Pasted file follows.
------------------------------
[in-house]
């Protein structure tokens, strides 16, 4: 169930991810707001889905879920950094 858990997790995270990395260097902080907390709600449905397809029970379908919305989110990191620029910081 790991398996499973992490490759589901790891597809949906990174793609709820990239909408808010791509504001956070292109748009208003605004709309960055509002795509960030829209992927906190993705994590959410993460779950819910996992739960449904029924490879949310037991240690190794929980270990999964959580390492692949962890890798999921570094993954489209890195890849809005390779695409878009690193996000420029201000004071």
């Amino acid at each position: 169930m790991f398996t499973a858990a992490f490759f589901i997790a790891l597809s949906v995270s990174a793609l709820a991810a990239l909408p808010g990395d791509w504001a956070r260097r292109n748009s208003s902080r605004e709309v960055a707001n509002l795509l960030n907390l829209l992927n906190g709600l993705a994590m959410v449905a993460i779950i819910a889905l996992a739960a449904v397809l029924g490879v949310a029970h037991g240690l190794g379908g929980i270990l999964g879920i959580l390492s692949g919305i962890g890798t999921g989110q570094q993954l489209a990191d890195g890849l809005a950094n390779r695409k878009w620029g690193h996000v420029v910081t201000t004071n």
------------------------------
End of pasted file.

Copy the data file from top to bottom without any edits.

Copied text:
[in-house]
């Protein structure tokens, strides 16, 4: 169930991810707001889905879920950094 858990997790995270990395260097902080907390709600449905397809029970379908919305989110990191620029910081 790991398996499973992490490759589901790891597809949906990174793609709820990239909408808010791509504001956070292109748009208003605004709309960055509002795509960030829209992927906190993705994590959410993460779950819910996992739960449904029924490879949310037991240690190794929980270990999964959580390492692949962890890798999921570094993954489209890195890849809005390779695409878009690193996000420029201000004071």
């Amino acid at each position: 169930m790991f398996t499973a858990a992490f490759f589901i997790a790891l597809s949906v995270s990174a793609l709820a991810a990239l909408p808010g990395d791509w504001a956070r260097r292109n748009s208003s902080r605004e709309v960055a707001n509002l795509l960030n907390l829209l992927n906190g709600l993705a994590m959410v449905a993460i779950i819910a889905l996992a739960a449904v397809l029924g490879v949310a029970h037991g240690l190794g379908g929980i270990l999964g879920i959580l390492s692949g919305i962890g890798t999921g989110q570094q993954l489209a990191d890195g890849l809005a950094n390779r695409k878009w620029g690193h996000v420029v910081t201000t004071n």